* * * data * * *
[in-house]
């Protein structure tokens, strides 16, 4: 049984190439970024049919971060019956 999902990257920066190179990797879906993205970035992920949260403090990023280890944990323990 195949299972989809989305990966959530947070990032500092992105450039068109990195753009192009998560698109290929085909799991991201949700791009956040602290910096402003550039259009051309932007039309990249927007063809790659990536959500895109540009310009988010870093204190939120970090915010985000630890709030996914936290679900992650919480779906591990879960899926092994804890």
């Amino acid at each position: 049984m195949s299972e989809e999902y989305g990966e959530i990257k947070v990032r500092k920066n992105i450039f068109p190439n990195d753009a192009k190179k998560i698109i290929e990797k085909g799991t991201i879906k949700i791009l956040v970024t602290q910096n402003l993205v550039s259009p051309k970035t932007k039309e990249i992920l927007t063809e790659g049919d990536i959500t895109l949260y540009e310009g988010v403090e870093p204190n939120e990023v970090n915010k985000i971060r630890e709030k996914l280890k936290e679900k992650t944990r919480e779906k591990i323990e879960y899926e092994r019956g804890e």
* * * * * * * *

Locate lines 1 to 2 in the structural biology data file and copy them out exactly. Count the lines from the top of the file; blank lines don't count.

[in-house]
């Protein structure tokens, strides 16, 4: 049984190439970024049919971060019956 999902990257920066190179990797879906993205970035992920949260403090990023280890944990323990 195949299972989809989305990966959530947070990032500092992105450039068109990195753009192009998560698109290929085909799991991201949700791009956040602290910096402003550039259009051309932007039309990249927007063809790659990536959500895109540009310009988010870093204190939120970090915010985000630890709030996914936290679900992650919480779906591990879960899926092994804890």